Software Experience and Performance
Now here comes the fun part. The phone's operating system is where the phone excels over its competition. The phone comes with a custom Android fork - MIUI, which is currently at version 9.0. I give all credit to MIUI (an acronym for Mi User Interface) for changing my mind about budget phones. The fact that I could do so many things with so much ease and flexibility, reminded me why I choose Android every time.
Let's start with a quick history lesson on MIUI. The custom OS was born when a group of Android enthusiasts came together to customise the Android operating system and create a spanking-new version that would look better and offer more functionalities than the AOSP ROM (2.2.x Froyo). The project released its first version in 2010. Xiaomi was officially here with the launch of this firmware. The company went on to become what it is today.
And today, MIUI has evolved into something beautiful, intuitive, and power efficient. I'd throw in good-looking, but the icons are a bit distracting. It's strange that the phone is so smart and lets you do so much - but you can't change the ugly icons. But that's literally the only complaint I have against MIUI - its icons. If the biggest complaint about an operating system is its icon pack, you know you have great software in your hands.
Turn the screen on and you see a fairly standard Android desktop. But pull down the notification shade and the magic begins. Even the notification shade can be customized, letting you choose to see your notifications and quick settings on one page, or separately. I find a separate page for quick settings rather aggravating because I like to work fast. That Xiaomi threw in such a minor tweak for its users speaks volumes about how well the developers understand the entire philosophy of Android.
And the flexibility and customizations are spread all over the phone. Take the calendar app, for example. Besides the usual features like events and reminders, it also lets you choose from channels like news, cricket updates, health and fitness, On This Day, and horoscope. Xiaomi also went the extra mile for its Indian users, adding an Indian panchang calendar, which highlights holidays and festivals.
Xiaomi further extended its India-specific customisation in the Messaging app. The app identifies messages from IRCTC, which shows your booking details as a card and lets you check your PNR status with a single tap. I'm beginning to understand why the phone was marketed as the â€˜Desh ka Smartphone'. The app segregates messages by Today, Yesterday and Earlier, and even puts all your system generated text messages into a Notifications folder. I had no idea how amazing this feature was until I saw all my 15 million messages from banks, government agencies, apps, and so on disappear into one folder. It also reminded me that no one really sends me text messages anymore, so that was depressing for like half a second.
Another app that really impressed me was the Mi Remote app. The phone comes with an IR blaster and is operated by the Mi Remote, and I decided to test it during a team meeting when we were sitting in a stuffy room. Since no one was inclined to go hunting for the AC remote, I stepped up like a superhero, hesitant in my heart as I left all my self-esteem in the hands of the developers who worked on the app. I hit â€˜Add Remote', which gave me options like Mi TV/Mi Box, TV, Set-top box, AC, Fan, Box, A/V Receiver, DVD Player, Projector, and Camera. I selected AC and was blown away by the number of manufacturers that the Mi Remote supported thrown in (yet another feature is that you can request a specific product by selecting the manufacturer and sending Xiaomi the model number). The app gave me 22 remotes to test with the power button for a certain manufacturer, and I got lucky with the second one. This was great - we didn't need a remote anymore. We could continue to be lazy and we would even go so far as to turn off the AC when we leave the room. Times had changed, all thanks to one app.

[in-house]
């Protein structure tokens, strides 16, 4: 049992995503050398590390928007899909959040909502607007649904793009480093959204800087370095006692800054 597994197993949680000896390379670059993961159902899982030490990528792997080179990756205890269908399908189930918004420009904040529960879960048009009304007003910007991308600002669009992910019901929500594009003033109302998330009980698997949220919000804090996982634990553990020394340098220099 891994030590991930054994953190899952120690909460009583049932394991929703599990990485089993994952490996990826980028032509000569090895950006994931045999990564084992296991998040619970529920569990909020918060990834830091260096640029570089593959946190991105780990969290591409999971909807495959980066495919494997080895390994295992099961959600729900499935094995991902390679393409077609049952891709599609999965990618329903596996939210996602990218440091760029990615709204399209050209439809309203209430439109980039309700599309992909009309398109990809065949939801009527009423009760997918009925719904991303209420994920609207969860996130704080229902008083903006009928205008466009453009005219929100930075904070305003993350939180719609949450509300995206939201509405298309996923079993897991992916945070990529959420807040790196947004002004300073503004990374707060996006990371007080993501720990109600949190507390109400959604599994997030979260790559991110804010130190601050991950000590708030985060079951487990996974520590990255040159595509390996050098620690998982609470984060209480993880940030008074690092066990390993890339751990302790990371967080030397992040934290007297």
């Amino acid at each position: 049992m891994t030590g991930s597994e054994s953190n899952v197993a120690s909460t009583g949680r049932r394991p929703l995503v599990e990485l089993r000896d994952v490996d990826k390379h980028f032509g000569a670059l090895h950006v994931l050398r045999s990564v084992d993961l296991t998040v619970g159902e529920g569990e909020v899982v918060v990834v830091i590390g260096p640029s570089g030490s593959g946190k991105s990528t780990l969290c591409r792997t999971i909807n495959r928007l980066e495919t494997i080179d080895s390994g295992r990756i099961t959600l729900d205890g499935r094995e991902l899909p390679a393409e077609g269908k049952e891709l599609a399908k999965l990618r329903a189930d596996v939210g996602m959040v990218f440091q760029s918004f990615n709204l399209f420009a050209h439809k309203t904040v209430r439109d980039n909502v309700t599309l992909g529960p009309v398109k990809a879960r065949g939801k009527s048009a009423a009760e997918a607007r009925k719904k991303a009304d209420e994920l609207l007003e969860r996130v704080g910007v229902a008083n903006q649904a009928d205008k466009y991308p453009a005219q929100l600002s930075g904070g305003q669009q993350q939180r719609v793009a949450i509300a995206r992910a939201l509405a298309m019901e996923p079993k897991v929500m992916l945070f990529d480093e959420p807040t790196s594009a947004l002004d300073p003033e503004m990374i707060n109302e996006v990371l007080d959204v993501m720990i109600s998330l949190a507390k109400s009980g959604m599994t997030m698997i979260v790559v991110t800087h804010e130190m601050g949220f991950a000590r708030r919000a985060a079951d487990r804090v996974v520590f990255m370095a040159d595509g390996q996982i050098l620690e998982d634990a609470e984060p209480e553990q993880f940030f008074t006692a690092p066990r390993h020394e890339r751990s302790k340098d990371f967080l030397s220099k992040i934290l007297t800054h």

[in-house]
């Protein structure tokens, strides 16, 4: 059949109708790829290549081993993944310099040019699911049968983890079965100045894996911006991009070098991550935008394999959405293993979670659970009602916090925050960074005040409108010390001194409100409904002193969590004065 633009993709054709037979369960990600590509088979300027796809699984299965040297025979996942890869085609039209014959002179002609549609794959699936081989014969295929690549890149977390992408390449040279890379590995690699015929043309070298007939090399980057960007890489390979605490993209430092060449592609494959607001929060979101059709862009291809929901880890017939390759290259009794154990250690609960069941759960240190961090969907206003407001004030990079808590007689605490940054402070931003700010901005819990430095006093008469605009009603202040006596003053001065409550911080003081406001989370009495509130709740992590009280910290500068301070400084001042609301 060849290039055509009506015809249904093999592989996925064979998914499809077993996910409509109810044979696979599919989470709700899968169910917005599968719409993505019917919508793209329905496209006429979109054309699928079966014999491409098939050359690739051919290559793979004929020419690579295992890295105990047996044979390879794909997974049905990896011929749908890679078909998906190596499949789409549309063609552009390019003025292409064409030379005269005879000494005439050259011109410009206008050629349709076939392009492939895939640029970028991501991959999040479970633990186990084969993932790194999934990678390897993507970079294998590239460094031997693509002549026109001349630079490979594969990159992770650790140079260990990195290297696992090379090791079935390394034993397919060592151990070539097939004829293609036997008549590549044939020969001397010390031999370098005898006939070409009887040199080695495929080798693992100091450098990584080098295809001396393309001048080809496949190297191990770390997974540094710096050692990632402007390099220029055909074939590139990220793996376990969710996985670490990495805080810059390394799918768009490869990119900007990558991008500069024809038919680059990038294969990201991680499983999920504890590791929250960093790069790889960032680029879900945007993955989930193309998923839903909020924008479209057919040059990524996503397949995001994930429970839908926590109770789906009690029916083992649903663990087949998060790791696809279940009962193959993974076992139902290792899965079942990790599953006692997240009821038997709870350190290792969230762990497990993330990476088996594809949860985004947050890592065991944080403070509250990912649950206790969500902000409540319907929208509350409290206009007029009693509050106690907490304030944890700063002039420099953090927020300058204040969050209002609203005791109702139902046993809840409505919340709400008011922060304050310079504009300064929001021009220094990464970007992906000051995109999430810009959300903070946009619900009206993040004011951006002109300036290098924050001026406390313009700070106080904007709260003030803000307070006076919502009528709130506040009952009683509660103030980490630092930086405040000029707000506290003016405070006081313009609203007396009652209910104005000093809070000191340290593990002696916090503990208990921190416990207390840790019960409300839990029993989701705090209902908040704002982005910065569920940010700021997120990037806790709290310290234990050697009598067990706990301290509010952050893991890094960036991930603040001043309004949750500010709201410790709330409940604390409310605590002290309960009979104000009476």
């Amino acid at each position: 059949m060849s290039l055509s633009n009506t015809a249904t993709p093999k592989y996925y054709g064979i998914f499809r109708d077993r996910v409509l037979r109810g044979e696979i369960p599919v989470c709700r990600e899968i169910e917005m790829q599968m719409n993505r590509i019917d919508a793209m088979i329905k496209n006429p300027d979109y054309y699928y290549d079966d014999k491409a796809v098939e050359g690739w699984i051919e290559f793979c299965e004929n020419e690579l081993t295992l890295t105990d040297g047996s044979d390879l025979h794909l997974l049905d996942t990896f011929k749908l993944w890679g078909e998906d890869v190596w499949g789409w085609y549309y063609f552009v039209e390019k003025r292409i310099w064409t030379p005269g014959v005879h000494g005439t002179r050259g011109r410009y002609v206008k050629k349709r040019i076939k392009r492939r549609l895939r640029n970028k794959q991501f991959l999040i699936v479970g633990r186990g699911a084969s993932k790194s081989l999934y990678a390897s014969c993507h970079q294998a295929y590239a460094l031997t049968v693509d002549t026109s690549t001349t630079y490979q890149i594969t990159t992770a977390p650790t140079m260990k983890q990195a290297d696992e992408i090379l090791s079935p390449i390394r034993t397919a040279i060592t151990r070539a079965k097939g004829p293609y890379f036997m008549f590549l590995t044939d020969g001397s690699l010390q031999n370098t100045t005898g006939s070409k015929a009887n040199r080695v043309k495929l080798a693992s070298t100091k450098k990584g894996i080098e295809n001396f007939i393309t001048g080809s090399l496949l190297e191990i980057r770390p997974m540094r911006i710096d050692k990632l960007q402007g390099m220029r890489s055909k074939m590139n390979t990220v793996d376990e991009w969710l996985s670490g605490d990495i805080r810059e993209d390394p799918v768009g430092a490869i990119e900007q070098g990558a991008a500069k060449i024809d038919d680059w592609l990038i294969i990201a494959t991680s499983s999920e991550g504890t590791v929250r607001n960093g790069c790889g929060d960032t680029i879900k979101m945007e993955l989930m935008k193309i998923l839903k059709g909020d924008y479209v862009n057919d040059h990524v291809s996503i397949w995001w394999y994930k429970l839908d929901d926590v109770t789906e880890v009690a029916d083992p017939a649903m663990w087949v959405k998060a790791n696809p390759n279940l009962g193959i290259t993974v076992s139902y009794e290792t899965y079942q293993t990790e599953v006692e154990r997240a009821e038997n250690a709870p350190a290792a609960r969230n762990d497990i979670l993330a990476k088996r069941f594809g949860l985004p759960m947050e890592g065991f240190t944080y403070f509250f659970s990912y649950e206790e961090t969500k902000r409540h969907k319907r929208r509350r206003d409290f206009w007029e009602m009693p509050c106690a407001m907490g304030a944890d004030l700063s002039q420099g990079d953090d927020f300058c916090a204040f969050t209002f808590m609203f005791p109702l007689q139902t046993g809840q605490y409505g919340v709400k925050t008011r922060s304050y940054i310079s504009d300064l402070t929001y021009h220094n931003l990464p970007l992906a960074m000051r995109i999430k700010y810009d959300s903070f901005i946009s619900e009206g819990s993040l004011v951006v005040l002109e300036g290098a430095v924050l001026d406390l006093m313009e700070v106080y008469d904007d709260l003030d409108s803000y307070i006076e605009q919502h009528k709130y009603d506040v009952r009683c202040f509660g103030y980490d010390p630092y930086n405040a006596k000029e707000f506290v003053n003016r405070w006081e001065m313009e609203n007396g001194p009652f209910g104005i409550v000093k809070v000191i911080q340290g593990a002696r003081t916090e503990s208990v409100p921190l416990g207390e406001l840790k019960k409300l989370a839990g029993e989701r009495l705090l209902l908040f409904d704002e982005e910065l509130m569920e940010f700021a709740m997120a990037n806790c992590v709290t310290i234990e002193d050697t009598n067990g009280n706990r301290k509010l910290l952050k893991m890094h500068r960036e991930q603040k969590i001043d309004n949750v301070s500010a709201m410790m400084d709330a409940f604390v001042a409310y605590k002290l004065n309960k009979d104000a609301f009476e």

The phone also includes standard apps like Calculator, Mail, Sound Recorder, a QR/Barcode Scanner, and even a Screen Recorder app. The Redmi 5A also includes a Microsoft Office and GApps bundle. It also features Xiaomi apps like Mi Store (an app to keep you posted on various Xiaomi products), Mi Apps (Xiaomi's own app store), and Mi Community (so you can connect with other XIaomi enthusiasts - lolwut). MIUI also offers a Quick Ball - a small non-obtrusive circle which hangs around the right edge of your display and lets you take care of quick actions like locking your screen, taking a screenshot, go to your home screen and switching to tab view. The screenshot feature is integrated into the notification bar so you can quickly access it. The screenshot feature of the Redmi 5A lets you take scrolling screenshots as well.
On to actual performance. See, there's no way you'll find this phone to be fast once you've used more powerful phones. But I have to add here that the phone is STILL way faster than you expect it to be. The phone is powered by the fairly impressive Snapdragon 425 processor which has four A53 cores running at 1.4GHz. The graphics processing is handled by the Adreno 308, which does a decent job with heavier tasks such as gaming and split-screen multitasking. While I did notice some framing and lag when playing graphics intensive games, my daily usage did not see any sputtering or stammering from this phone.